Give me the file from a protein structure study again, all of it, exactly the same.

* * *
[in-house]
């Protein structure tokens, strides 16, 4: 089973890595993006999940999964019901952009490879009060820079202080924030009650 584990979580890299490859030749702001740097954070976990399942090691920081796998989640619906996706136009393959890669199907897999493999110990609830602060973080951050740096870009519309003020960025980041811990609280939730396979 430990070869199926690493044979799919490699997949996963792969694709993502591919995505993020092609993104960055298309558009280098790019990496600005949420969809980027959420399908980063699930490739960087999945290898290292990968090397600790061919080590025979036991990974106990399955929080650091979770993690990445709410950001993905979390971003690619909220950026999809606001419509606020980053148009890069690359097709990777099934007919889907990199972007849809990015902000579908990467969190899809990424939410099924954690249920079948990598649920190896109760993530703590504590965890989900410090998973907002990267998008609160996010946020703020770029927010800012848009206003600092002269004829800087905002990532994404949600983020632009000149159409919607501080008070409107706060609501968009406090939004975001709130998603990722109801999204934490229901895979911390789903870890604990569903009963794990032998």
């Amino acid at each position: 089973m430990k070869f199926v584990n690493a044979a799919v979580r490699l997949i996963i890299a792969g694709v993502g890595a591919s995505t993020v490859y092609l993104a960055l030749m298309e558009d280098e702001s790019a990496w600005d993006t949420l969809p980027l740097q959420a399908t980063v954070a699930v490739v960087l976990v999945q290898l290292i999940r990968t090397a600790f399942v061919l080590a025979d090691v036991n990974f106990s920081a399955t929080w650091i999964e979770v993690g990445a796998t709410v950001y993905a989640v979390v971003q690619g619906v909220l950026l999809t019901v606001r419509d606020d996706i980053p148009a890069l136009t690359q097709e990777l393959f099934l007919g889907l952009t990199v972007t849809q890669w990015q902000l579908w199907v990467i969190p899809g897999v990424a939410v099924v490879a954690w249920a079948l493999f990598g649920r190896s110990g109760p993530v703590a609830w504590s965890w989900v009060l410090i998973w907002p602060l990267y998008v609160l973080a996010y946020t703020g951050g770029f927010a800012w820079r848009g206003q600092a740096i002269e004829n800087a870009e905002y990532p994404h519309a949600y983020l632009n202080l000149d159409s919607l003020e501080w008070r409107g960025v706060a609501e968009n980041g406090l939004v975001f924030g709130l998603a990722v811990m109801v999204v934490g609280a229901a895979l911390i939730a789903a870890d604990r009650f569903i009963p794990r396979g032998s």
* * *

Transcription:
[in-house]
């Protein structure tokens, strides 16, 4: 089973890595993006999940999964019901952009490879009060820079202080924030009650 584990979580890299490859030749702001740097954070976990399942090691920081796998989640619906996706136009393959890669199907897999493999110990609830602060973080951050740096870009519309003020960025980041811990609280939730396979 430990070869199926690493044979799919490699997949996963792969694709993502591919995505993020092609993104960055298309558009280098790019990496600005949420969809980027959420399908980063699930490739960087999945290898290292990968090397600790061919080590025979036991990974106990399955929080650091979770993690990445709410950001993905979390971003690619909220950026999809606001419509606020980053148009890069690359097709990777099934007919889907990199972007849809990015902000579908990467969190899809990424939410099924954690249920079948990598649920190896109760993530703590504590965890989900410090998973907002990267998008609160996010946020703020770029927010800012848009206003600092002269004829800087905002990532994404949600983020632009000149159409919607501080008070409107706060609501968009406090939004975001709130998603990722109801999204934490229901895979911390789903870890604990569903009963794990032998």
């Amino acid at each position: 089973m430990k070869f199926v584990n690493a044979a799919v979580r490699l997949i996963i890299a792969g694709v993502g890595a591919s995505t993020v490859y092609l993104a960055l030749m298309e558009d280098e702001s790019a990496w600005d993006t949420l969809p980027l740097q959420a399908t980063v954070a699930v490739v960087l976990v999945q290898l290292i999940r990968t090397a600790f399942v061919l080590a025979d090691v036991n990974f106990s920081a399955t929080w650091i999964e979770v993690g990445a796998t709410v950001y993905a989640v979390v971003q690619g619906v909220l950026l999809t019901v606001r419509d606020d996706i980053p148009a890069l136009t690359q097709e990777l393959f099934l007919g889907l952009t990199v972007t849809q890669w990015q902000l579908w199907v990467i969190p899809g897999v990424a939410v099924v490879a954690w249920a079948l493999f990598g649920r190896s110990g109760p993530v703590a609830w504590s965890w989900v009060l410090i998973w907002p602060l990267y998008v609160l973080a996010y946020t703020g951050g770029f927010a800012w820079r848009g206003q600092a740096i002269e004829n800087a870009e905002y990532p994404h519309a949600y983020l632009n202080l000149d159409s919607l003020e501080w008070r409107g960025v706060a609501e968009n980041g406090l939004v975001f924030g709130l998603a990722v811990m109801v999204v934490g609280a229901a895979l911390i939730a789903a870890d604990r009650f569903i009963p794990r396979g032998s």